A new model, the variable width/depth ratio (VWDR) model, is used to analyze longitudinal variations in cross-section morphology along glacial valleys. In the VWDR, the cross-sectional shape of a valley is expressed as a function of the width/depth ratio at various heights above the valley floor. Two parameters, m, a measure of the breadth of the valley floor, and n, a measure of the steepness of the valley sides, appear in the model. We have used the VWDR model to study morphological variations of cross-sections along glacial valleys in the middle Tien Shan mountains, China, and find that: (1) in valleys without tributaries, m increases (the valley floor becomes wider) and n becomes more negative (valley sides become steeper) from the head of the valley to the equilibrium line, and then m decreases and n becomes less negative to the end of the valley; (2) in valleys with tributaries, a similar pattern is observed, with an oscillating maximum in m and minimum in n in those sections where a tributary enters the main valley. These characteristics are believed to reflect a maximization of glacial erosion potential in the vicinity of the equilibrium line and in locations of confluence.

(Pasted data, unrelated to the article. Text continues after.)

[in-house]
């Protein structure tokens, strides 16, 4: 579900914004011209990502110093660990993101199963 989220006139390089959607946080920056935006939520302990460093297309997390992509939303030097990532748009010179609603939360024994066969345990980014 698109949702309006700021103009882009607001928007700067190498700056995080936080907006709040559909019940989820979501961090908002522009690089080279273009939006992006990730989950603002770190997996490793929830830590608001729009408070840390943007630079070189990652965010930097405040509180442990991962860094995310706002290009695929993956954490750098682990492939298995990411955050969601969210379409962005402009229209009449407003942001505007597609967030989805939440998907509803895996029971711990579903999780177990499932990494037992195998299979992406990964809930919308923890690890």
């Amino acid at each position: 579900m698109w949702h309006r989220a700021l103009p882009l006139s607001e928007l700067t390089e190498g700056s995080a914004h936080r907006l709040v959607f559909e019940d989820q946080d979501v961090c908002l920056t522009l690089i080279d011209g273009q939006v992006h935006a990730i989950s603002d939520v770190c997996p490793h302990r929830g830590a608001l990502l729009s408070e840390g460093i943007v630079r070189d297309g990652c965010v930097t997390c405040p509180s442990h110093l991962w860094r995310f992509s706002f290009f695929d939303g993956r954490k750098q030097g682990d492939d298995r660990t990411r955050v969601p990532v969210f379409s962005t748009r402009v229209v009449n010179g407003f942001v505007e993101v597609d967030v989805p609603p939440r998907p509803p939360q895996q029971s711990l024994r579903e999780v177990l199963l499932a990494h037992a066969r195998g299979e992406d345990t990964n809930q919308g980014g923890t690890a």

The Journal of Glaciology is published six times per year. It accepts submissions from any discipline related to the study of snow and ice. All articles are peer reviewed. The Journal is included in the ISI Science Citation Index.